DUBAI: Portraits of Qasem Soleimani have been carried aloft in rallies from Gaza to Yemen, raising the prospect that his violent death will elevate him as an icon of anti-American resistance.
The powerful Iranian commander, who was buried on Wednesday, was hailed as a “living martyr” in the Islamic republic for his military and strategic exploits that included halting the Islamic State group as it rampaged across Iraq and Syria.
Soleimani spearheaded Iran’s Middle East operations as head of the Revolutionary Guards’ Quds Force, masterminding Shiite proxy militias, and some Sunni allies, in a career that saw President Donald Trump brand him a “monster”.
After his assassination at the age of 62, in a US drone strike in Baghdad, some observers say his martyr status will grow, rendering him a figurehead for the disparate pro-Iranian groups that he guided and fostered.
“The shock factor isn’t so much that Soleimani has died — he was after all in many battles — but the way the US president has taken ownership of this will create that type of zeal and drive and commitment across the Middle East,” said Ellie Geranmayeh from the European Council on Foreign Relations.
Soleimani was a polarising figure, even within his own country, and pro-Iranian forces have their own agendas and strategies, but the dramatic nature of his death could serve as a unifying force.
The so-called Iranian “axis of resistance” stretching from Iran to the Mediterranean Sea will be “galvanised to focus more on their ultimate goal which is the US withdrawal from as much of the Middle East as possible,” Geranmayeh told AFP.
‘We are all Qasem Soleimani’
The outpouring of emotion over Soleimani’s death saw mourners pack the streets of Tehran on Monday. The following day tragedy struck in his hometown, with more than 50 people killed in a stampede during a massive funeral procession.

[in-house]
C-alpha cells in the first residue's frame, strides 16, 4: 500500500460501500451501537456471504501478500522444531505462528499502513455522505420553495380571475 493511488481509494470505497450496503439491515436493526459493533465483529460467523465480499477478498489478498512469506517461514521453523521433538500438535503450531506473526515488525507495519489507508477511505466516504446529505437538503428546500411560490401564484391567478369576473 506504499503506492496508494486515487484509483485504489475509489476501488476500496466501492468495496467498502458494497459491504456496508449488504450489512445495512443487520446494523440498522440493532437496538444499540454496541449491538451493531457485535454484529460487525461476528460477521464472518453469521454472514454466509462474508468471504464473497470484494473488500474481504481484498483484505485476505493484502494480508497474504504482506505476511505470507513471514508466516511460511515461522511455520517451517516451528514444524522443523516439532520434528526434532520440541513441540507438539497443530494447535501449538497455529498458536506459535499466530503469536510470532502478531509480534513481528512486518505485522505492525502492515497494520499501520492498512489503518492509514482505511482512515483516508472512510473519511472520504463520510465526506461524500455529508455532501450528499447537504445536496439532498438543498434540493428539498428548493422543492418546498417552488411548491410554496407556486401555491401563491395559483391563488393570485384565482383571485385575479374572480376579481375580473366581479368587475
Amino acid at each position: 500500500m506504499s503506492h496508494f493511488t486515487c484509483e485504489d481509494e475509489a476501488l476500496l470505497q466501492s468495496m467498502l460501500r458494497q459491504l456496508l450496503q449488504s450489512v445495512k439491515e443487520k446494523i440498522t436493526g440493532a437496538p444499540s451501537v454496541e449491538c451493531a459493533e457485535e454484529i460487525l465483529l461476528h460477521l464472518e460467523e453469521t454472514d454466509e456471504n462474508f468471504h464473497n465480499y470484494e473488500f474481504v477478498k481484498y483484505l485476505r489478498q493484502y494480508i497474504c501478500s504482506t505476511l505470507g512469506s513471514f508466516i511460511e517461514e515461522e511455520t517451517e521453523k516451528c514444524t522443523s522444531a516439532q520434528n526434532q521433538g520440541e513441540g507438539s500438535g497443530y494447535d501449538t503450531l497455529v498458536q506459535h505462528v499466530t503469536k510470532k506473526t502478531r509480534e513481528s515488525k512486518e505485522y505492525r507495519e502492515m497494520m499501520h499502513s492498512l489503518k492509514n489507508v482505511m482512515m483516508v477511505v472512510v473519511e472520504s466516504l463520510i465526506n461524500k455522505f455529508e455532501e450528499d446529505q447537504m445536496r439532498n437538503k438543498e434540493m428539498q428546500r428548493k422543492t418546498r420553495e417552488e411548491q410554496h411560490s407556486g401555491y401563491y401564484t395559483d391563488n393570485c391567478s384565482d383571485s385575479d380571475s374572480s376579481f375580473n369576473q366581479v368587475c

On social media, supporters have posted illustrations of the slain commander being greeted in heaven.
And elsewhere among Muslim Shiite communities, where Soleimani was seen as a champion in the face of Sunni aggression, there were expressions of grief, anger and resolve.
“The blood of the martyrs… is not just Iranian or Iraqi but belongs to the Muslim community and to free men around the world,” said a Huthi official in Sanaa, the Yemeni capital held by the Iran-backed militia.
At a mourning ceremony in the Gaza Strip Soleimani was eulogised by the militant Palestinian movement Islamic Jihad.
In Lebanon his image was raised along a highway leading to the airport and in several Hezbollah strongholds.
Inside the Beirut airport, black-clad women arriving from the Iraqi shrine city of Najaf carried his portraits as they walked through the arrivals hall, chanting “death to America” in scenes that went viral.
“Soleimani was the most important and influential military commander in the ‘axis of resistance.’ He has invested his whole life, since his youth in deterring the region’s neo-imperialists,” said Lokman, a 22-year-old Lebanese graduate.
“I believe his assassination has revived the collective consciousness of tens of millions of people in the region, prompting them to stand up against the oppression and exploitation of the United States and its proxies.”
Mideast’s Che Guevara
In Iran, Soleimani was widely regarded as a hero for his staunch defence of the country, his defeat of the IS jihadist group, and his role in the grinding 1980s conflict between Iran and Iraq.
In recent years he stepped out of the shadows and became an unlikely celebrity in Iran — replete with a huge following on Instagram.
As his influence rose and calls for him to enter politics grew louder, he was admired for his insistence on remaining on the battlefield.
Since his death, Soleimani has been hailed as the “Che Guevara of the Middle East” in some quarters, but the region’s schisms and fractures present a much more complex picture.
“They’re packaging Soleimani as this foreign policy guru, martyr, strategist… away from the narrative that he was a terrorist and responsible for loss of life,” said Sanam Vakil from the London-based Chatham House.
“It looks useful (for Iran) right now but we don’t know how durable it is,” she said. “Depending on where you live and your world view you’ll see Soleimani in one way or another.”
In the northern Syrian city of Aleppo, hundreds took to the streets Tuesday to condemn the killing, holding aloft pictures of the general and those slain alongside him, and burning American and Israeli flags.
“We are all Qasem Soleimani,” one demonstrator told AFP.
The Syrian opposition and Aleppo’s displaced residents however accuse Soleimani of masterminding a brutal siege and ensuing military campaign that killed hundreds and displaced thousands of the city’s residents.
In the jihadist-held province of Idlib, they distributed sweets to celebrate his assassination.